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Military Airstrikes Driving ISWAP, Boko Haram Confrontations In Sambisa Forest

Vulnerability of the Lake Chad islands to multinational military air raids is forcing ISWAP fighters to find new shelters even at the risk of open confrontation with rival terror groups in the region.

HumAngle has learned that the exposure of the Lake Chad islands to military air and artillery strikes is part of the reasons behind the Islamic State West Africa Province’s recent incursion into the Sambisa forest area in Borno, Northeast Nigeria, as it picks interest in the Mandara mountain range. 

These areas have been the stronghold of the Abubakar Shekau-led Boko Haram faction also known as the Jamā’at Ahl as-Sunnah lid-Da’wah wa’l-Jihād (JAS). It is unclear if ISWAP’s shifting interest will lead to the dislodgement or absorption of Boko Haram cells in the area or force the latter to move to other areas.

Northern Borno and Lake Chad are geographically flat arid land with wetlands, islands, and rivers. These environmental factors were exploited by ISWAP for offensive and defensive reasons particularly against ground operations by the military.   

As previously observed by HumAngle, they also provide the resources that sustain the local economy in areas where the group has influence. 

The seasonal rainfall in northern Borno impacts the terrain by turning the soil muddy, increasing vegetation cover, and sustaining rivers that form barriers and hinder military operations.  

Despite the usefulness of Lake Chad and its wetlands, it does not provide natural concealment and protection from aerial bombardment, surveillance, and long-range artillery weapon systems. 

The Sambisa forest, savannahs, and the Mandara mountain range are conducive for hideouts that are less vulnerable to these strikes.

Over the past few years, the Nigerian military has rapidly expanded the use of aerial platforms for intelligence gathering and combat aircraft for the bombing of ISWAP and Boko Haram enclaves.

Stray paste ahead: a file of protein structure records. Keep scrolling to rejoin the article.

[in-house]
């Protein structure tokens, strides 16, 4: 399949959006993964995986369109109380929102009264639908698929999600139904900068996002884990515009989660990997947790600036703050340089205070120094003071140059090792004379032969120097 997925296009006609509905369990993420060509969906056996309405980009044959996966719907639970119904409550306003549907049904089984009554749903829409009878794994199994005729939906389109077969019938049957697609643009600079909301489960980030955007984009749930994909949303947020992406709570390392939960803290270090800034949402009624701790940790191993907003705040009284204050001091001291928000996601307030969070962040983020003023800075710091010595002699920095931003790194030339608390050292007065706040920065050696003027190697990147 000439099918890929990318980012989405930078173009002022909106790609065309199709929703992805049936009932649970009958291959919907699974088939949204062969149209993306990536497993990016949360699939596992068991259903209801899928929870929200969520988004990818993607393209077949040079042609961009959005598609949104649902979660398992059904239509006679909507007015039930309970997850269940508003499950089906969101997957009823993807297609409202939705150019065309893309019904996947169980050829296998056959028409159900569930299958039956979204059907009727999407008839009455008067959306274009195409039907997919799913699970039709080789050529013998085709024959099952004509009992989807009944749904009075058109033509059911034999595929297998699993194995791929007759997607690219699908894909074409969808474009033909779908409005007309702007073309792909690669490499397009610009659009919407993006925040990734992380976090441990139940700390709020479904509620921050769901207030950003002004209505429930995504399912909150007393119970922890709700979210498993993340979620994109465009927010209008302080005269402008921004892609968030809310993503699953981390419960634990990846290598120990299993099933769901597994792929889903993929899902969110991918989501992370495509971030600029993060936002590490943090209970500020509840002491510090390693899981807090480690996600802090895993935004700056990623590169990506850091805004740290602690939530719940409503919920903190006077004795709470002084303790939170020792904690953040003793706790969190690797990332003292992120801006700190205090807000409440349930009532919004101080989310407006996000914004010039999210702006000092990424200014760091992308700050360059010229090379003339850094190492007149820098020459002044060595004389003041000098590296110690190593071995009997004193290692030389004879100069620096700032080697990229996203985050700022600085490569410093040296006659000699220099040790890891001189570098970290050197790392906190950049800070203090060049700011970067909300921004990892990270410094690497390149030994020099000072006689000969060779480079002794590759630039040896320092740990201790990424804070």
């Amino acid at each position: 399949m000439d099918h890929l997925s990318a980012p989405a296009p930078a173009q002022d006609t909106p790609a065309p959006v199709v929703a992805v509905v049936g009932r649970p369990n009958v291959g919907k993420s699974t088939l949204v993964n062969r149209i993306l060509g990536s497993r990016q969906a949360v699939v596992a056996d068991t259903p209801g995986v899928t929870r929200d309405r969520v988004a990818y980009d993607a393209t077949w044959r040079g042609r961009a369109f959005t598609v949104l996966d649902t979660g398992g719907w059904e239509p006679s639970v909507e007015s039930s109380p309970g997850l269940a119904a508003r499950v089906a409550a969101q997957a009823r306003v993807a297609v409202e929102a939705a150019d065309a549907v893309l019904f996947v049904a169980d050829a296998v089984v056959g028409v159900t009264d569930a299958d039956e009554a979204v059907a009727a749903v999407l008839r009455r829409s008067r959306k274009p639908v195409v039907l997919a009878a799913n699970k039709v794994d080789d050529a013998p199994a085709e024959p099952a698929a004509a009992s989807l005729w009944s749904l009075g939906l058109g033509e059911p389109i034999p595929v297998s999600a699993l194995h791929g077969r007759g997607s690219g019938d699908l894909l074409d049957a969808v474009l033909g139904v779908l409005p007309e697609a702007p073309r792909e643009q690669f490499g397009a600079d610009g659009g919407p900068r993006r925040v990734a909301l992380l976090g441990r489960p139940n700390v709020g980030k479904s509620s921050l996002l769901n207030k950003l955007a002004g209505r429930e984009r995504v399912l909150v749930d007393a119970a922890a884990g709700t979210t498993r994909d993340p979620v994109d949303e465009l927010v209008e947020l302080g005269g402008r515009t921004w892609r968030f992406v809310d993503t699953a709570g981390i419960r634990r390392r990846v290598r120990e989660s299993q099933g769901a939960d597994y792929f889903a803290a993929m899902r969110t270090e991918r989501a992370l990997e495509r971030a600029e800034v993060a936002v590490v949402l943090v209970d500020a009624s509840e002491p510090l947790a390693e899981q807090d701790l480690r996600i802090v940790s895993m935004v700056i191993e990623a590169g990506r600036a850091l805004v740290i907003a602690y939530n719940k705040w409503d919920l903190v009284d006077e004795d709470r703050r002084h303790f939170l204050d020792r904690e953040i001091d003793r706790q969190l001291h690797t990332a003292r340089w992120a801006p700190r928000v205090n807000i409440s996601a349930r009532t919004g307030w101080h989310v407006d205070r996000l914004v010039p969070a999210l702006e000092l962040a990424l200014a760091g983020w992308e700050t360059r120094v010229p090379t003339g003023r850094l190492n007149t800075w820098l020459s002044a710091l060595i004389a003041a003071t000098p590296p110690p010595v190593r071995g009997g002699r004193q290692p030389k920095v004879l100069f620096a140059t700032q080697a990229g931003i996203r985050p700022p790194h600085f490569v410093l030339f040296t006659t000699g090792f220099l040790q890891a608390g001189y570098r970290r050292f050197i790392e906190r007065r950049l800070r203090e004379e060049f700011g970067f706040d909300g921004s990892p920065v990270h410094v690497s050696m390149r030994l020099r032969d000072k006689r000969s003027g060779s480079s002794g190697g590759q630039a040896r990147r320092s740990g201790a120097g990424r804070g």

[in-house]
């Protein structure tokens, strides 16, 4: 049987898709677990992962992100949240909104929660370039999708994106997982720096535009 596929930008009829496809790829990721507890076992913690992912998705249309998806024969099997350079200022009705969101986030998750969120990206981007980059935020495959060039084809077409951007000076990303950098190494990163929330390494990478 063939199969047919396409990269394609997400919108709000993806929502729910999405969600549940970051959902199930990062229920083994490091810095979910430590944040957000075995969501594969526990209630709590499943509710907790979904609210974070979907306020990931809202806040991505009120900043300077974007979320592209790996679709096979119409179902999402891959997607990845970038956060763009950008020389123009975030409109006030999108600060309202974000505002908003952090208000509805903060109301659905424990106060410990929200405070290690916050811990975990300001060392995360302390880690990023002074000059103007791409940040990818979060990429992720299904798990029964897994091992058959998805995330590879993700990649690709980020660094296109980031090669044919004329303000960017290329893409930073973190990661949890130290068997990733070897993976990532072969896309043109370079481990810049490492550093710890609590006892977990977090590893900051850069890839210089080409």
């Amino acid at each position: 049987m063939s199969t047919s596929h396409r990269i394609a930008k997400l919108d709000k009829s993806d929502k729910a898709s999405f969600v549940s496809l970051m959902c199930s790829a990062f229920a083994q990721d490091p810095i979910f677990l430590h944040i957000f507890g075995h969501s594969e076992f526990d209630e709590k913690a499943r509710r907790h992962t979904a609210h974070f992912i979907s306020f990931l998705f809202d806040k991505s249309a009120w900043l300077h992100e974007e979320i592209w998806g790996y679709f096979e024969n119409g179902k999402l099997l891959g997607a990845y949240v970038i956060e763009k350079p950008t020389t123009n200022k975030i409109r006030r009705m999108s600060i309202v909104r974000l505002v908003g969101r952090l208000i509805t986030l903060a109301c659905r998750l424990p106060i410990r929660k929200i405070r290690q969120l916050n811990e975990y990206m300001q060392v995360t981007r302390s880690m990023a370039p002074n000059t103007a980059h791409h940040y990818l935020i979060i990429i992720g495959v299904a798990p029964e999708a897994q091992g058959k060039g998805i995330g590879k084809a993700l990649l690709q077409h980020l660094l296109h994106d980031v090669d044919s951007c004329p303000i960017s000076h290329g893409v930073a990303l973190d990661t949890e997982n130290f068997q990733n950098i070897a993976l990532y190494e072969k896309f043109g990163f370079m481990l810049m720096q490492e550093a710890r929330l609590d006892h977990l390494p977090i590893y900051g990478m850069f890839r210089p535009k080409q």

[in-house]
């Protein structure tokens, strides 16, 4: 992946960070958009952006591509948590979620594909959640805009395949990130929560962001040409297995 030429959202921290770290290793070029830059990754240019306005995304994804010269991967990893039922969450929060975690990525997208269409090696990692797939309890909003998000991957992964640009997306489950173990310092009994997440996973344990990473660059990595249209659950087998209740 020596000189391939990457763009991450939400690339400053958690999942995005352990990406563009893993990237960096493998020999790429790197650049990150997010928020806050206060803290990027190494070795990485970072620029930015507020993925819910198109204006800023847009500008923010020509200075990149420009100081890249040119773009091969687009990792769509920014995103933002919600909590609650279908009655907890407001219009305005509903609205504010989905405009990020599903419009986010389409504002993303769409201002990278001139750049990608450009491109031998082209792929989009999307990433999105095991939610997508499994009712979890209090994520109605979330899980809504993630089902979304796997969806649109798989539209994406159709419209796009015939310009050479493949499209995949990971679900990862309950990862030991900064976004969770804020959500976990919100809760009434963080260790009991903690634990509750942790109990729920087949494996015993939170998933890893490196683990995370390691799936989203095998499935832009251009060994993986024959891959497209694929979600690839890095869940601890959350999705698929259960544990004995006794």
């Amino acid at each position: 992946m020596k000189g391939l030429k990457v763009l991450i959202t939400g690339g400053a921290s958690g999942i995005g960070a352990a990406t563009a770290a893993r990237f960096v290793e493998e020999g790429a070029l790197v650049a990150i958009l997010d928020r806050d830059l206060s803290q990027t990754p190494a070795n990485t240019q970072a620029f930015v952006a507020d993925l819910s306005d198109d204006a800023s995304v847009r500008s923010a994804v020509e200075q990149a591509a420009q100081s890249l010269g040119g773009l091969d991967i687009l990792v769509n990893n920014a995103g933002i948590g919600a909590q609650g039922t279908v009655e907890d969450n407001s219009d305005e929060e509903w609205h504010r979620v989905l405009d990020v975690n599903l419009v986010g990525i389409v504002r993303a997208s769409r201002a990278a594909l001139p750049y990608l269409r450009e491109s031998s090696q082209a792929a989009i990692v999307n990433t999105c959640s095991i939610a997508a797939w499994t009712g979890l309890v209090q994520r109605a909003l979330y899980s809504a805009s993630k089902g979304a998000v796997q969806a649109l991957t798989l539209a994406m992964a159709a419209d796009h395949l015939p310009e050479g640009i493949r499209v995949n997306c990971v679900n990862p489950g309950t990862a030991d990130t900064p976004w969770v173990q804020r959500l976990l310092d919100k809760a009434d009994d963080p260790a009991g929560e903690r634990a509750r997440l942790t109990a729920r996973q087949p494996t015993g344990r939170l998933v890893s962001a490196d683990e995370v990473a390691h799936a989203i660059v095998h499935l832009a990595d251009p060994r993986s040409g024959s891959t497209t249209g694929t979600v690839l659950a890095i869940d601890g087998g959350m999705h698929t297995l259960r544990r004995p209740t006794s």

The Air Force extensively uses fixed-wing combat aircraft comprising the two variants of the light attack and advanced trainer Alpha Jets, the L-39ZA Albatros attack aircraft, and F-7NI fighter jets. 

The F-7NI jets, which are usually utilised in deep air support and air interdiction, are temporarily out of service for in-depth overhaul and maintenance. The Air Force also uses the MI-35M gunships and the weaponised MI-171 helicopters. 

There are plans to induct more armed unmanned aircraft such as the CH3, CH4, and Wing Loong from China which will increase the capacity of the Air Force to conduct both surveillance and targeting missions simultaneously. 

Similarly, the service is expecting the arrival of 12 A-29 Super Tucano aircraft from the United States of America, with the first batch of aircraft expected in Kainji Airbase at the end of the second quarter of 2021.

In the coming days, the Air Force is expected to officially induct three JF-17 Thunder multiple fighter jets. However, the small number of the aircraft will hinder their deployment due to technical and mechanical constraints.


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Murtala Abdullahi

Abdullahi Murtala is a researcher and reporter. His expertise is in conflict reporting, climate and environmental justice, and charting the security trends in Nigeria and the Lake Chad region. He founded the Goro Initiative and contributes to dialogues, publications and think-tanks that report on climate change and human security. He tweets via @murtalaibin

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